Ehrenreich's heart is certainly in the right place. But she equally clearly lacks all economic intuition. Take one of her statements:

"So, I would have to advise H. Lee that the Wal-Mart plan may not be sustainable: If you underpay people enough, in the absence of adequate and reliable government subsidies to compensate for their meager wages, they're not going to be able to buy your stuff."

This sounds plausible only 1) in the absence of all rational thought and 2) disregarding all mathematics. Furman offers an impeccably well-delivered takedown:

"Part of you wants to believe that your solutions would benefit everyone. In your last post, you suggested that if Wal-Mart raised its wages, it would get more customers. I don't have any great business advice for Lee Scott, but he's probably already figured out that if he pays his workers another $1,000, they'll spend at most $250 of it at Wal-Mart—of which only $10 will be profit for Wal-Mart. Hardly a way to grow your business."

As Furman points out, there are no costless measures. If we mandated that Walmart pay its workers a living wage (estimated around $12-14 per hour), the costs would be passed to consumers. Those consumers have predominantly lower incomes, and thus the policy's transfer effects wouldn't help the poor nearly as much as Ehrenreich assumes.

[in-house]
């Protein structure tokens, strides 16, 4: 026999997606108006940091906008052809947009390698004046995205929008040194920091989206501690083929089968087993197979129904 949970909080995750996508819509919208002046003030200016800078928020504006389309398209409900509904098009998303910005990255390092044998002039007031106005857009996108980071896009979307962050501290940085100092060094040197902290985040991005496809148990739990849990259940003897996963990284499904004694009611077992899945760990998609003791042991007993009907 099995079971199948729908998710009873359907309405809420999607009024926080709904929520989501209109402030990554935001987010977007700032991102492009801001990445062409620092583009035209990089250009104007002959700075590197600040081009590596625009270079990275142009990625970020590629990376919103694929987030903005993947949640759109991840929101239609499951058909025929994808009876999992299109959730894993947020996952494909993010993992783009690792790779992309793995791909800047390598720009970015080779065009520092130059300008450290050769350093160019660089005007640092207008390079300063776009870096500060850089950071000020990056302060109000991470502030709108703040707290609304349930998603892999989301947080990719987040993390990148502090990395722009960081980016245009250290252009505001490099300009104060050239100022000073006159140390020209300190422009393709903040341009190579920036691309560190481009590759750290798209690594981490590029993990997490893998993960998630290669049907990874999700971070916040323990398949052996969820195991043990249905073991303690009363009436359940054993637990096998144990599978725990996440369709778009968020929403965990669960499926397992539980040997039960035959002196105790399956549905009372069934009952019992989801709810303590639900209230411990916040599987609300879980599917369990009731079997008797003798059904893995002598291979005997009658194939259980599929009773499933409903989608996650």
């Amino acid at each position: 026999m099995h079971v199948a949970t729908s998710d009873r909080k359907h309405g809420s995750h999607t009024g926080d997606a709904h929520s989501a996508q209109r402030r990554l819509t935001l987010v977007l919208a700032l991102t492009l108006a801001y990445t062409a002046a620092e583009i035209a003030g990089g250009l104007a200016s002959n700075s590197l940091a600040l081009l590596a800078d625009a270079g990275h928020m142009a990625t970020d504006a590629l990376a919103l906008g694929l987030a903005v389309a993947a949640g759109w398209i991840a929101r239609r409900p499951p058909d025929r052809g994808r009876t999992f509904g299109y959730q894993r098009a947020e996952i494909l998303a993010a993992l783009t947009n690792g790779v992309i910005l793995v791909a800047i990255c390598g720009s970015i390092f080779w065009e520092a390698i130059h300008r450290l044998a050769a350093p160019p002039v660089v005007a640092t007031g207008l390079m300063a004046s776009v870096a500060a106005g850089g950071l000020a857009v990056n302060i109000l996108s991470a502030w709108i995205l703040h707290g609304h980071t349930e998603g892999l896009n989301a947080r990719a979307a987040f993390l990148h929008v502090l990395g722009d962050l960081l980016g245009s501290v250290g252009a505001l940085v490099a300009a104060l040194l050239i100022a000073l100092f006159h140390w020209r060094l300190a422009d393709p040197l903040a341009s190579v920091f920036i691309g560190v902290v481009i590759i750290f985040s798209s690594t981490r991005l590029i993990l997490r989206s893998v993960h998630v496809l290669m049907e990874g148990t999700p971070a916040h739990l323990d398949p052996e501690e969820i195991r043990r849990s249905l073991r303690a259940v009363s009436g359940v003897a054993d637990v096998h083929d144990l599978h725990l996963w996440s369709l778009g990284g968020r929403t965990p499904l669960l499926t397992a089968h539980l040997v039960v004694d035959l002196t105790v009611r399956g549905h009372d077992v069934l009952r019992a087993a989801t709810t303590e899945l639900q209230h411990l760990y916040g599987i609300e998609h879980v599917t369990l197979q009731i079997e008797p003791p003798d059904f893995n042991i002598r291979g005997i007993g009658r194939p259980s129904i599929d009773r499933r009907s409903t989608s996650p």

Then there are the massive efficiency and employment problems that would accompany such a sizeable increase in the minimum wage. To use economic lingo, any increase beyond the "marginal product of labor" inevitably leads to unemployment. This is a reasonable principle: if companies are forced to pay workers more than the workers produce, they simply won't hire the workers at all. The difficulty, of course, is in determining this elusive "MPL." For instance, evidence suggests that it probably isn't below $7 an hour in very many cases. If so, raising the minimum wage to $7 an hour wouldn't have serious adverse effects. But $12 or $14 an hour is a very different story. Minimum wages at those levels could lead to serious unemployment among the very people the policy seeks to help.

As Furman also mentions, there is a better device to help the poor: expansion of the Earned Income Tax Credit. As a wage subsidy, it can be targeted to help those who need it most. The incentives it creates are all economically positive—by increasing the reward for work, it increases the amount of productive work. And it is funded, for the most part, by the wealthy, who pay the majority of income taxes.

In sum:

Effects of the Earned Income Tax Credit: More money in workers' pockets, increased employment, and costs that fall mainly on the wealthy

Effects of a dramatic minimum wage increase: More money in workers' pockets, but increased unemployment. Costs that fall on all parts of the income spectrum, perhaps even disproportionately on the poor.

Monday, July 03, 2006



I hate that word.